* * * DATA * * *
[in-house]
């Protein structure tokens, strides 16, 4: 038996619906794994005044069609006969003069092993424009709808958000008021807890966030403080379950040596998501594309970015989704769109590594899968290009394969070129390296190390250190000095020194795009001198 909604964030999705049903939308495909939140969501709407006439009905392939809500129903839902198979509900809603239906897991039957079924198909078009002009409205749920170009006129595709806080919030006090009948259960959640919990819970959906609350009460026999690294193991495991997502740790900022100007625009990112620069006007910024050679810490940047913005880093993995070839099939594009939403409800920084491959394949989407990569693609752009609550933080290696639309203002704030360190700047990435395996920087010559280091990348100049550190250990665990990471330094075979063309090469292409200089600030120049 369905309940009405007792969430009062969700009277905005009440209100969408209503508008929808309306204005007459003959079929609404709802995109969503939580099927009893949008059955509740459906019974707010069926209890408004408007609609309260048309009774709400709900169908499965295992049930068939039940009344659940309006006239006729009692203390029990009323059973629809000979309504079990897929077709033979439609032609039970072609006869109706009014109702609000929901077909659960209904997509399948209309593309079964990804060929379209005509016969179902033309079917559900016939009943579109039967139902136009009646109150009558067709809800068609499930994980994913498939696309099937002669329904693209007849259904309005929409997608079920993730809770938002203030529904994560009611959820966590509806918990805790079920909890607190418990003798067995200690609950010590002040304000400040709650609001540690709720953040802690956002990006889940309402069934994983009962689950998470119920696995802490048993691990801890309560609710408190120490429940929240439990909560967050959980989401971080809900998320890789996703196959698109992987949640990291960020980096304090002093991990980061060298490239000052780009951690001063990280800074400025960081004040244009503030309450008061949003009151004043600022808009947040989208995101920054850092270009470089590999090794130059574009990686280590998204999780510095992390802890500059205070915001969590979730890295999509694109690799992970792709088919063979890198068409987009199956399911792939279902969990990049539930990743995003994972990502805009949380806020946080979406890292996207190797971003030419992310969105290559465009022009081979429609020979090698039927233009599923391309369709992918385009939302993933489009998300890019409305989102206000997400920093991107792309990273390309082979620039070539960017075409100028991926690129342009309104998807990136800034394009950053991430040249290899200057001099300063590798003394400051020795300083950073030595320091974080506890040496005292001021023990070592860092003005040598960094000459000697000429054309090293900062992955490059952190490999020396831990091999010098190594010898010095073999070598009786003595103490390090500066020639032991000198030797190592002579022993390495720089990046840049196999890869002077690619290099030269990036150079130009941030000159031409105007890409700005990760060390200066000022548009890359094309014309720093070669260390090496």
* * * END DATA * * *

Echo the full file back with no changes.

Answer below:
[in-house]
């Protein structure tokens, strides 16, 4: 038996619906794994005044069609006969003069092993424009709808958000008021807890966030403080379950040596998501594309970015989704769109590594899968290009394969070129390296190390250190000095020194795009001198 909604964030999705049903939308495909939140969501709407006439009905392939809500129903839902198979509900809603239906897991039957079924198909078009002009409205749920170009006129595709806080919030006090009948259960959640919990819970959906609350009460026999690294193991495991997502740790900022100007625009990112620069006007910024050679810490940047913005880093993995070839099939594009939403409800920084491959394949989407990569693609752009609550933080290696639309203002704030360190700047990435395996920087010559280091990348100049550190250990665990990471330094075979063309090469292409200089600030120049 369905309940009405007792969430009062969700009277905005009440209100969408209503508008929808309306204005007459003959079929609404709802995109969503939580099927009893949008059955509740459906019974707010069926209890408004408007609609309260048309009774709400709900169908499965295992049930068939039940009344659940309006006239006729009692203390029990009323059973629809000979309504079990897929077709033979439609032609039970072609006869109706009014109702609000929901077909659960209904997509399948209309593309079964990804060929379209005509016969179902033309079917559900016939009943579109039967139902136009009646109150009558067709809800068609499930994980994913498939696309099937002669329904693209007849259904309005929409997608079920993730809770938002203030529904994560009611959820966590509806918990805790079920909890607190418990003798067995200690609950010590002040304000400040709650609001540690709720953040802690956002990006889940309402069934994983009962689950998470119920696995802490048993691990801890309560609710408190120490429940929240439990909560967050959980989401971080809900998320890789996703196959698109992987949640990291960020980096304090002093991990980061060298490239000052780009951690001063990280800074400025960081004040244009503030309450008061949003009151004043600022808009947040989208995101920054850092270009470089590999090794130059574009990686280590998204999780510095992390802890500059205070915001969590979730890295999509694109690799992970792709088919063979890198068409987009199956399911792939279902969990990049539930990743995003994972990502805009949380806020946080979406890292996207190797971003030419992310969105290559465009022009081979429609020979090698039927233009599923391309369709992918385009939302993933489009998300890019409305989102206000997400920093991107792309990273390309082979620039070539960017075409100028991926690129342009309104998807990136800034394009950053991430040249290899200057001099300063590798003394400051020795300083950073030595320091974080506890040496005292001021023990070592860092003005040598960094000459000697000429054309090293900062992955490059952190490999020396831990091999010098190594010898010095073999070598009786003595103490390090500066020639032991000198030797190592002579022993390495720089990046840049196999890869002077690619290099030269990036150079130009941030000159031409105007890409700005990760060390200066000022548009890359094309014309720093070669260390090496």